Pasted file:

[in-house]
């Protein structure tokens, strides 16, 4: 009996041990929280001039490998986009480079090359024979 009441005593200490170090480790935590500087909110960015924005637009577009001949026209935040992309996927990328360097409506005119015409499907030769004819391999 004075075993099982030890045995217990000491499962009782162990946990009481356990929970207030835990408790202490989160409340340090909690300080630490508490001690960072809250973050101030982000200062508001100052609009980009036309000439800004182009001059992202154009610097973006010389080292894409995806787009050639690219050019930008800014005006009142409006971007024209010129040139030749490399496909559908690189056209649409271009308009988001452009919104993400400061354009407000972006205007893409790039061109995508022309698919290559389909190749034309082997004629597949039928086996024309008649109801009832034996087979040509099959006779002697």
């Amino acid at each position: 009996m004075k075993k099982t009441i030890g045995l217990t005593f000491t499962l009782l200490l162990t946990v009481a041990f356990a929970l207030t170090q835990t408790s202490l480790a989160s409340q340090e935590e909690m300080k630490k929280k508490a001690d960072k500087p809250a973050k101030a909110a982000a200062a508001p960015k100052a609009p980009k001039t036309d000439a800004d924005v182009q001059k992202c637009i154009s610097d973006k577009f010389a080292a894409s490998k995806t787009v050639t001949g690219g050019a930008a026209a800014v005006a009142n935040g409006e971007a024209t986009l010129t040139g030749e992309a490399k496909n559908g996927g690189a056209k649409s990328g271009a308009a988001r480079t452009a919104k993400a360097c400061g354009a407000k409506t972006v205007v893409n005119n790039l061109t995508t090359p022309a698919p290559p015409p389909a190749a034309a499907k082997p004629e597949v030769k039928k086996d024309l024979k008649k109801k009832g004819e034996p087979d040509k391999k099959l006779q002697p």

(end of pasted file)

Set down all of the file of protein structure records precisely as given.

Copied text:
[in-house]
């Protein structure tokens, strides 16, 4: 009996041990929280001039490998986009480079090359024979 009441005593200490170090480790935590500087909110960015924005637009577009001949026209935040992309996927990328360097409506005119015409499907030769004819391999 004075075993099982030890045995217990000491499962009782162990946990009481356990929970207030835990408790202490989160409340340090909690300080630490508490001690960072809250973050101030982000200062508001100052609009980009036309000439800004182009001059992202154009610097973006010389080292894409995806787009050639690219050019930008800014005006009142409006971007024209010129040139030749490399496909559908690189056209649409271009308009988001452009919104993400400061354009407000972006205007893409790039061109995508022309698919290559389909190749034309082997004629597949039928086996024309008649109801009832034996087979040509099959006779002697």
């Amino acid at each position: 009996m004075k075993k099982t009441i030890g045995l217990t005593f000491t499962l009782l200490l162990t946990v009481a041990f356990a929970l207030t170090q835990t408790s202490l480790a989160s409340q340090e935590e909690m300080k630490k929280k508490a001690d960072k500087p809250a973050k101030a909110a982000a200062a508001p960015k100052a609009p980009k001039t036309d000439a800004d924005v182009q001059k992202c637009i154009s610097d973006k577009f010389a080292a894409s490998k995806t787009v050639t001949g690219g050019a930008a026209a800014v005006a009142n935040g409006e971007a024209t986009l010129t040139g030749e992309a490399k496909n559908g996927g690189a056209k649409s990328g271009a308009a988001r480079t452009a919104k993400a360097c400061g354009a407000k409506t972006v205007v893409n005119n790039l061109t995508t090359p022309a698919p290559p015409p389909a190749a034309a499907k082997p004629e597949v030769k039928k086996d024309l024979k008649k109801k009832g004819e034996p087979d040509k391999k099959l006779q002697p």